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Sentence Navigator lessons feature a variety of activities designed to gradually build up accuracy and application, but in a variety of ways and sequences.
The Activity Types featured below link to specific activity applications, with a detailed explanation and an example from the lessons to refer to.
Some of these activities can also be seen in the Teacher's Guide screencasts provided for Lessons 1 and 2 for Level 1 on the Sentence Navigator Overview page.
"My Dictionary" usually forms the first part of a standard Sentence Navigator lesson, and is designed to review/present common vocabulary items that will be used in the activities that follow.
As in the example to the right, this process starts off with a "word scroll". Students should attempt to read the words in the list and then demonstrate to the teacher that they know what they mean. If there are words in the list that they cannot read/pronounce or do not understand the meaning for, the teacher should spend some time going over them.
The students then flip to a separate sheet, as in the example to the bottom right. The students write in the words, and attempt to illustrate them. They are basically building their own picture- dictionary through this process. As they are illustrating the words, there should be less and less reliance on L1 and direct translations in order to remember what the words mean. They are building a "conceptual awareness" of what the words mean, using personal illustrations.
The strip above each illustration box reading "color" is for word categorization.
At the end of a book or a series of lessons, the students can be invited to rebuild the picture dictionary in alphabetical order. They can do this by cutting out each box/word, sorting them into initial letters, then pasting them onto a special sheet for each letter of the alphabet. Or, they can redraw and re-write the words onto sheets labelled a, b, c etc.
"Spelling" usually follows up from "My Dictionary". This is a chance for the teacher to give a quick test to see how many words the students can accurately spell from the previous Sentence Navigator lesson (or from the students' core textbook lessons). Depending on level/ability, the teacher can choose ten or twenty words for the students to spell. It is a good idea to maintain some kind of continuity, so the students can aspire to better scores each time they take the spelling quiz, and it is recommended that teachers recycle words that many students continually have difficulties with.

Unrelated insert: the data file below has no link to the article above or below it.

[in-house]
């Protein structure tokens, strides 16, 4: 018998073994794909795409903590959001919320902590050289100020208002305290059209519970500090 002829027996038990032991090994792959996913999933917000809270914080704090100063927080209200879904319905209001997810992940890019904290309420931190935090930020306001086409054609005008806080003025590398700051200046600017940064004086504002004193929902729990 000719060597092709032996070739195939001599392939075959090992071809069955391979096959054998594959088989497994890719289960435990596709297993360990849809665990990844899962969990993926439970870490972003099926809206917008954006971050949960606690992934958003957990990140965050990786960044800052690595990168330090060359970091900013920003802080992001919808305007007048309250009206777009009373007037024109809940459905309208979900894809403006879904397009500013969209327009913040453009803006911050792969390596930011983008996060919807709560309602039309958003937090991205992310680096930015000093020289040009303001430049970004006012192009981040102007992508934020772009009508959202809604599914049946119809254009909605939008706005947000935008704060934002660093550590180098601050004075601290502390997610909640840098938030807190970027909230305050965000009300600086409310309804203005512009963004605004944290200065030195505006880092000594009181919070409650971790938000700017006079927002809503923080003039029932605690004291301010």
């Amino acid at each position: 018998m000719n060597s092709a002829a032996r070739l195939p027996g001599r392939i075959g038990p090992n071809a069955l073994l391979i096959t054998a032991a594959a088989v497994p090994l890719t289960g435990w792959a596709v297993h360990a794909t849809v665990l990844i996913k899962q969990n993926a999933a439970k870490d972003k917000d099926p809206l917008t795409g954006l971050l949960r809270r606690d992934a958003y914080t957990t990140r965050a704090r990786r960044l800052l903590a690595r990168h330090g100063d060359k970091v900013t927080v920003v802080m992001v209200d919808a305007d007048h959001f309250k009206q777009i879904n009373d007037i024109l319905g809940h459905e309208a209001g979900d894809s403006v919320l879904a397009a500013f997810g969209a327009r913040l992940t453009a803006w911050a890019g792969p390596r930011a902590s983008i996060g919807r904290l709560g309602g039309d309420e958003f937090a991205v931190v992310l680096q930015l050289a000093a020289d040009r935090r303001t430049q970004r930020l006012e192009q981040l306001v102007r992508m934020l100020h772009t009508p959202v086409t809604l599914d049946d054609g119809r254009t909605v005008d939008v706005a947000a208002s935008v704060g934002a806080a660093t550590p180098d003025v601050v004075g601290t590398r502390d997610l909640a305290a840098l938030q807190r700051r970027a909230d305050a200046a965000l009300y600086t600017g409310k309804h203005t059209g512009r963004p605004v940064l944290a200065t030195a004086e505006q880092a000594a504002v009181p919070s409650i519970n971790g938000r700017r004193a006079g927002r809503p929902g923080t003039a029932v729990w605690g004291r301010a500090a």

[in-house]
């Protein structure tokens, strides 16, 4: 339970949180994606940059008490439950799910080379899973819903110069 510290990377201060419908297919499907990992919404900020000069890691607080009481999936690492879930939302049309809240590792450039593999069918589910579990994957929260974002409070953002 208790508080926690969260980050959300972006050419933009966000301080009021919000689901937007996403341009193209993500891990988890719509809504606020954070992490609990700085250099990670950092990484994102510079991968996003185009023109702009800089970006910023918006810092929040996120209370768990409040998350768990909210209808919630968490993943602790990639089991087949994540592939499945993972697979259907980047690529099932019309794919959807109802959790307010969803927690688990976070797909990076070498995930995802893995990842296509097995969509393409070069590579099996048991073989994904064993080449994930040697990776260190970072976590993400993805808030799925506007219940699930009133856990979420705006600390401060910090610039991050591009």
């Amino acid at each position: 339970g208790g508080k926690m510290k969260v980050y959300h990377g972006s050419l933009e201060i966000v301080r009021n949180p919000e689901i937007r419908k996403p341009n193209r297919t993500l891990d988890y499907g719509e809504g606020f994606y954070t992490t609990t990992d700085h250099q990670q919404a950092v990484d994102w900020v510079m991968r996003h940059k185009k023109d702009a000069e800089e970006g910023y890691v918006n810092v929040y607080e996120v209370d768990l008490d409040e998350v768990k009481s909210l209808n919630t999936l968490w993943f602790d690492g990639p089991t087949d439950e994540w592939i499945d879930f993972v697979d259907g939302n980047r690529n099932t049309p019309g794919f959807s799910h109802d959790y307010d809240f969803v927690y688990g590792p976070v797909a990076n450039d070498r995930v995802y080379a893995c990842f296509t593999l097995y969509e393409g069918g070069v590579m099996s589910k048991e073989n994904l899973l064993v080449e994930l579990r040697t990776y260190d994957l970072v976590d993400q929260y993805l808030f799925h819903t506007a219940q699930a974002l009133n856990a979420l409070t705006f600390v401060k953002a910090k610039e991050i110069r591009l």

This is a fairly straight forward activity that requires the students to unscramble words and re-write them with accurate spelling. The words used in the sentence navigator lessons are usually from the "My Dictionary" list, so the activity is designed to give students some additional practice with recognizing and spelling these words.
"Crossword Challenge" becomes a vocabulary application/building activity from Sentence Navigator 3 onwards. The words required are usually taken directly from the "My Dictionary" section, so it is follow up application of vocabulary requiring more concentration, using clues written in English. The activity doubles as a method of demonstrating vocabulary as it works in real meaningful English sentences.
"Find the Way" is one of the most common Sentence Navigation activities to occur in this approach to grammar learning.
The activity starts off with an illustration of some sort, usually with some key words attached. In the example to the right, the key concept is a picture of a boy and the name "John". Then there is a question, in this case "What is his name?" Students must "navigate" by choosing one of three words in a number of sections corresponding to the number of words required to build an appropriate answer. Having circled the words they think are correct, the teacher then checks and indicates whether the words chosen are correct - if so the student can write out the answer. If not, the teacher should point to the section that is incorrect and invite the student to self correct.
In simpler versions of "Find the Way", word order is pretty much assured and it is more a case of choosing the correct word based on pronoun differentiation, punctuation, or appropriate noun, verb or adjective.
In more complicated/challenging versions, the words are more jumbled according to word order, and students must not only choose the right words, but they must choose them in the right sequence. In the second example to the right here, students must also read more into the information illustrated for them.
The benefits of "Find the Way" are that through this kind of activity, the teacher can see how the students are beginning to internalize English words, grammar and word order, and it is basically a building activity that allows for self-correction on the part of the students. Students should eventually become familiar with certain kinds of patterns in terms of the way common English words fit together to create sentences.
Note also that various words are featured in bold type - these are designed to illustrate the "stressed" segments of the sentence. Using the Sentence Navigator word categorization method, students can extend this activity by coloring in the word boxes using the color corresponding to the word's grammatical function.
"Jumbled Thoughts" is a process whereby two people are represented as thinking of what they need to say, have all the words required but are unsure how to put them together. It follows a question-answer format, and is not entirely unlike the way students feel about communicating themselves (in many situations). Students should basically unjumble the "Thought" words into a correctly structured utterance. The blank figures can then be decorated to look like real people, and students can even fill in the background and blank space between the two characters in an attempt to create some sort of "situation" where the conversation might take place. In the example to the right, this kind of situation could be a first day at school where two students are introducing themselves.